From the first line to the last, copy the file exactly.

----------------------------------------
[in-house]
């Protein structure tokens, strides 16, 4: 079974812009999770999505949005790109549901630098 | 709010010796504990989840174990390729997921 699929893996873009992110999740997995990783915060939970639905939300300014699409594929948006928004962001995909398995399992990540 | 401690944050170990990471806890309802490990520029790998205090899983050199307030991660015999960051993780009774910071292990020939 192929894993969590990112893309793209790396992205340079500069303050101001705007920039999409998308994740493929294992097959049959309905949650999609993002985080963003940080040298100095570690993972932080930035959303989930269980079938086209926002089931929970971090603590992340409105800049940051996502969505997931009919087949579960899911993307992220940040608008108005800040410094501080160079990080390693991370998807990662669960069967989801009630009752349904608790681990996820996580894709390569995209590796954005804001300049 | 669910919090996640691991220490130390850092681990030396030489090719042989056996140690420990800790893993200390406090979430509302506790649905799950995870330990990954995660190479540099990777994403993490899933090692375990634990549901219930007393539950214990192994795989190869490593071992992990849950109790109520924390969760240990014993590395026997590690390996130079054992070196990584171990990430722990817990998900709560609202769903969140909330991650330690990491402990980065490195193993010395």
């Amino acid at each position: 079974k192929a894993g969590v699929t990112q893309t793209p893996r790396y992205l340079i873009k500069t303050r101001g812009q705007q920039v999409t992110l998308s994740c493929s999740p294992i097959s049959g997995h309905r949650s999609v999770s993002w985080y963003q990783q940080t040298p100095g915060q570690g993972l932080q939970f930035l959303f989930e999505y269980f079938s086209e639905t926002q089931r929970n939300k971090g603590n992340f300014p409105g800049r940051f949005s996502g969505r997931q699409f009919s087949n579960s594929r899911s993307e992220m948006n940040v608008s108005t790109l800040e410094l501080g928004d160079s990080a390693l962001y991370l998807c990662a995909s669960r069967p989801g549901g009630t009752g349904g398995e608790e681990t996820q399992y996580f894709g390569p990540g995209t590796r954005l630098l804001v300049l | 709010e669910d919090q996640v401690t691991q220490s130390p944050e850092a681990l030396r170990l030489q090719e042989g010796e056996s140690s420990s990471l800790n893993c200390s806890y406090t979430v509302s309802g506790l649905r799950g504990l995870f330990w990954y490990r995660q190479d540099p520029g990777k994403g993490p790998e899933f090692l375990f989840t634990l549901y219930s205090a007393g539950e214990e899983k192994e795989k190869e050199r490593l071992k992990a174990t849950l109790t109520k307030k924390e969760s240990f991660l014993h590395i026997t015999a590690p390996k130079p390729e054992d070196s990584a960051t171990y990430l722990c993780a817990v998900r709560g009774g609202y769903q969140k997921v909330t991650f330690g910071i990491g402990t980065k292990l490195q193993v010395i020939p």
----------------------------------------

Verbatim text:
[in-house]
């Protein structure tokens, strides 16, 4: 079974812009999770999505949005790109549901630098 | 709010010796504990989840174990390729997921 699929893996873009992110999740997995990783915060939970639905939300300014699409594929948006928004962001995909398995399992990540 | 401690944050170990990471806890309802490990520029790998205090899983050199307030991660015999960051993780009774910071292990020939 192929894993969590990112893309793209790396992205340079500069303050101001705007920039999409998308994740493929294992097959049959309905949650999609993002985080963003940080040298100095570690993972932080930035959303989930269980079938086209926002089931929970971090603590992340409105800049940051996502969505997931009919087949579960899911993307992220940040608008108005800040410094501080160079990080390693991370998807990662669960069967989801009630009752349904608790681990996820996580894709390569995209590796954005804001300049 | 669910919090996640691991220490130390850092681990030396030489090719042989056996140690420990800790893993200390406090979430509302506790649905799950995870330990990954995660190479540099990777994403993490899933090692375990634990549901219930007393539950214990192994795989190869490593071992992990849950109790109520924390969760240990014993590395026997590690390996130079054992070196990584171990990430722990817990998900709560609202769903969140909330991650330690990491402990980065490195193993010395």
């Amino acid at each position: 079974k192929a894993g969590v699929t990112q893309t793209p893996r790396y992205l340079i873009k500069t303050r101001g812009q705007q920039v999409t992110l998308s994740c493929s999740p294992i097959s049959g997995h309905r949650s999609v999770s993002w985080y963003q990783q940080t040298p100095g915060q570690g993972l932080q939970f930035l959303f989930e999505y269980f079938s086209e639905t926002q089931r929970n939300k971090g603590n992340f300014p409105g800049r940051f949005s996502g969505r997931q699409f009919s087949n579960s594929r899911s993307e992220m948006n940040v608008s108005t790109l800040e410094l501080g928004d160079s990080a390693l962001y991370l998807c990662a995909s669960r069967p989801g549901g009630t009752g349904g398995e608790e681990t996820q399992y996580f894709g390569p990540g995209t590796r954005l630098l804001v300049l | 709010e669910d919090q996640v401690t691991q220490s130390p944050e850092a681990l030396r170990l030489q090719e042989g010796e056996s140690s420990s990471l800790n893993c200390s806890y406090t979430v509302s309802g506790l649905r799950g504990l995870f330990w990954y490990r995660q190479d540099p520029g990777k994403g993490p790998e899933f090692l375990f989840t634990l549901y219930s205090a007393g539950e214990e899983k192994e795989k190869e050199r490593l071992k992990a174990t849950l109790t109520k307030k924390e969760s240990f991660l014993h590395i026997t015999a590690p390996k130079p390729e054992d070196s990584a960051t171990y990430l722990c993780a817990v998900r709560g009774g609202y769903q969140k997921v909330t991650f330690g910071i990491g402990t980065k292990l490195q193993v010395i020939p």